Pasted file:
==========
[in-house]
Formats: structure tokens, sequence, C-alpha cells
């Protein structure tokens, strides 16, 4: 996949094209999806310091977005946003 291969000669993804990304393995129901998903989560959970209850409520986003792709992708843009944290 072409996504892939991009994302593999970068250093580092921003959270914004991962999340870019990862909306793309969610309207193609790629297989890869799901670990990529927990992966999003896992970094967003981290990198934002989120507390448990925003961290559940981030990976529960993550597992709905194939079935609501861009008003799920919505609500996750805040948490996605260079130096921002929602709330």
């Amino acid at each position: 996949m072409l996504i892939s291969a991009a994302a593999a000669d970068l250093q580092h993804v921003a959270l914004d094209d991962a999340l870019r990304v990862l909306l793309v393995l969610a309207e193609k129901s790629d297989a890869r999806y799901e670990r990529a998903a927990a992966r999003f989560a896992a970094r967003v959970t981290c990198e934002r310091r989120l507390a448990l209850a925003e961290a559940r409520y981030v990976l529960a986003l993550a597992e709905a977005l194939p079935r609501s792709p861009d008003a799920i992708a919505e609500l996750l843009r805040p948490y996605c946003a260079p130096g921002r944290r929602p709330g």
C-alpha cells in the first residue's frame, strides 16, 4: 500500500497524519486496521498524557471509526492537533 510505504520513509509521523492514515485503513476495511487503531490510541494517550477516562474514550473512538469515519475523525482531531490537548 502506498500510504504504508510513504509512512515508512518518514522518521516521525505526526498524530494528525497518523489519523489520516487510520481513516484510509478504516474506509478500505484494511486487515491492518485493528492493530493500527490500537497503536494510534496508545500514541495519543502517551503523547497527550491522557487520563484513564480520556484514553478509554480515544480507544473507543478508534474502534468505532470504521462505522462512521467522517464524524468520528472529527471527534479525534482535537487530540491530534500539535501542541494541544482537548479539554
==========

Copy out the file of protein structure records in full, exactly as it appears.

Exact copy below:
[in-house]
Formats: structure tokens, sequence, C-alpha cells
């Protein structure tokens, strides 16, 4: 996949094209999806310091977005946003 291969000669993804990304393995129901998903989560959970209850409520986003792709992708843009944290 072409996504892939991009994302593999970068250093580092921003959270914004991962999340870019990862909306793309969610309207193609790629297989890869799901670990990529927990992966999003896992970094967003981290990198934002989120507390448990925003961290559940981030990976529960993550597992709905194939079935609501861009008003799920919505609500996750805040948490996605260079130096921002929602709330």
């Amino acid at each position: 996949m072409l996504i892939s291969a991009a994302a593999a000669d970068l250093q580092h993804v921003a959270l914004d094209d991962a999340l870019r990304v990862l909306l793309v393995l969610a309207e193609k129901s790629d297989a890869r999806y799901e670990r990529a998903a927990a992966r999003f989560a896992a970094r967003v959970t981290c990198e934002r310091r989120l507390a448990l209850a925003e961290a559940r409520y981030v990976l529960a986003l993550a597992e709905a977005l194939p079935r609501s792709p861009d008003a799920i992708a919505e609500l996750l843009r805040p948490y996605c946003a260079p130096g921002r944290r929602p709330g």
C-alpha cells in the first residue's frame, strides 16, 4: 500500500497524519486496521498524557471509526492537533 510505504520513509509521523492514515485503513476495511487503531490510541494517550477516562474514550473512538469515519475523525482531531490537548 502506498500510504504504508510513504509512512515508512518518514522518521516521525505526526498524530494528525497518523489519523489520516487510520481513516484510509478504516474506509478500505484494511486487515491492518485493528492493530493500527490500537497503536494510534496508545500514541495519543502517551503523547497527550491522557487520563484513564480520556484514553478509554480515544480507544473507543478508534474502534468505532470504521462505522462512521467522517464524524468520528472529527471527534479525534482535537487530540491530534500539535501542541494541544482537548479539554